Heart Rate Variability
What is HRV?
- HRV stands for heart rate variability
- HRV measures the variation in time between heartbeats, and that’s measured in milliseconds (1,000 milliseconds is one second)
- So if a person’s heart is beating 60 times per minute, you think there’s 1,000 milliseconds between every beat…but it turns out that it’s not really the case
- Even if your heart is beating 60 times per minute (i.e., once per second) between the first beat and the second beat, it might be 1,010 milliseconds
- And between that second beat and the third beat, it might be 960 milliseconds
- And between that beat and the beat thereafter, it might be 1,027 milliseconds.
- In other words, there is actually some variability
- If you has ever seen an EKG, you will recognize that there is a very big spike for each of those beats (known as the spike in the R wave)
- If you now measure the distance between the Rs—the RR interval—and you take the RMSSD (The Root Mean Square of Successive Differences between normal heartbeats)…that means you calculate the time difference between each RR interval
- The RMSSD is obtained by first calculating each successive time difference between heartbeats (RR intervals) in ms.
- Then, each of the values is squared and the result is averaged before the square root of the total is obtained.
- So RMSSD is reported in milliseconds
- If using wearables that calculate HRV while you’re sleeping, you’ll notice it gives you a number in milliseconds
What can it tell us, possibly?
- HRV provides a snapshot into how your body is balancing between the two branches of your autonomic nervous system: sympathetic (“fight-or-flight”), and parasympathetic (“rest-and-digest”).
- The heart is not a metronome – it’s actually erratic
- A healthy nervous system has a balanced but strong push and pull between Sympathetic and Parasympathetic causing high Heart Rate Variability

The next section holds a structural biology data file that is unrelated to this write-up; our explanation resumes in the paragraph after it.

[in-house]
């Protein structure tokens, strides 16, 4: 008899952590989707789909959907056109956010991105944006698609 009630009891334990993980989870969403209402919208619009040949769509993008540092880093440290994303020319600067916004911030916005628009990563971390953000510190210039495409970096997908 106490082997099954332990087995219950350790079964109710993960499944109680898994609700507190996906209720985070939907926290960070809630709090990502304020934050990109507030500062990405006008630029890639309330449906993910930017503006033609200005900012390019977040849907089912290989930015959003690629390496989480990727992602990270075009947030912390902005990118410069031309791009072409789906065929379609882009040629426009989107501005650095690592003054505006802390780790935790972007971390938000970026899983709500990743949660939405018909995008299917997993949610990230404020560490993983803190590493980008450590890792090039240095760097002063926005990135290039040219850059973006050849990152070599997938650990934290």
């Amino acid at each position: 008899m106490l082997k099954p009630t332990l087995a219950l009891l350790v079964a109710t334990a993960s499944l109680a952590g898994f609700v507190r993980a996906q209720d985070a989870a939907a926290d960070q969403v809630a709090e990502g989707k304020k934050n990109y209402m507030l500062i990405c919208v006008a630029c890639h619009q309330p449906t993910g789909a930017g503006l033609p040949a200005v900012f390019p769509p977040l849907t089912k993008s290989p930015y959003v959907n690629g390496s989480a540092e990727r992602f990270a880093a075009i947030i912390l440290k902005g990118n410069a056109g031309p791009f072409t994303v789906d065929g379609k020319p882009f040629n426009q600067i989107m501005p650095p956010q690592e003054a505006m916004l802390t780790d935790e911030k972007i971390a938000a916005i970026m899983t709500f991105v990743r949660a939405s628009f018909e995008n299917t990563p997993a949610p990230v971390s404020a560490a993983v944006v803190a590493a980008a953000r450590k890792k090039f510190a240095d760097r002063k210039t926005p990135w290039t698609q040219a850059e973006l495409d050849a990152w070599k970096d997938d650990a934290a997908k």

- It turns out that that variability is heavily influenced by which of the autonomic nervous systems is most dominant
What is the autonomic system, and what’s the difference between sympathetic and parasympathetic?
- The Autonomic system handles the unconscious processes (and even effects conscious behavior)
- Autonomic contains two branches – the Parasympathetic and the Sympathetic
Sympathetic is activated in times of stress
- Fight or Flight
- Sacrifice long term to get through the short term
- Flood energy, dilate pupils, slow digestion/peristalsis, increase heart rate
- It’s slowing digestion and peristalsis, meaning it’s slowing down anything that’s not essential, and it’s increasing heart rate
Parasympathetic is activated in times of recovery
- Rest and digest
- Conserves energy, constricts pupils, aids digestion, slows heart rate
What does this have to do with HRV?
- when the sympathetic system is revved up, HRV goes down
- when the parasympathetic system is in control HRV goes up
- As the heart rate speeds up, which is what’s happening under sympathetic tone, there’s less variability between the beats
- When the heart rate slows down, when the body is relaxing, there’s more variability between beats.
- High HRV means you’re getting both strong “on” and “off” outputs and your body is highly responsive to your environment. It can quickly shift its energy from “fight or flight” to “rest and digest” to easily match its surroundings.
- Low HRV is sympathetic dominant and means the body is under some form of stress.
NOTE: comparing your HRV to another person’s HRV might not be the most helpful thing in the world, but knowing how your HRV, your heart rate, your respiratory rate, your body temperature change over time, and assimilating all of that data is probably a more useful biomarker.
Factors that lower HRV
- Alcohol – I’ve never seen anything that lowers my HRV as much as alcohol does.
- when you go to bed and you’re stressed out
- lack of physical activity
- lousy diet
- caffeine consumption in the evening
- high blood pressure
- high triglycerides
- metabolic syndrome
- apparently even air pollution can lower a person’s HRV
Things that raise HRV
- endurance exercise
- Good sleep hygiene
The Gold standard in measuring HRV is EKG but now a days many wearables also show your HRV.
What’s a good HRV?
Science still does not have a specific answer to this. HRV declines with age so whenever you talk about HRV, you have to talk about it in the context of age.
Middle 50% of HRV by age
You’ll notice it’s actually quite a steep drop with age. The most important thing to be thinking about is how do you stack up to yourself over time. Don’t compare your HRV to others.
(Excerpts from Peter Attias Podcast )s
March 6, 2022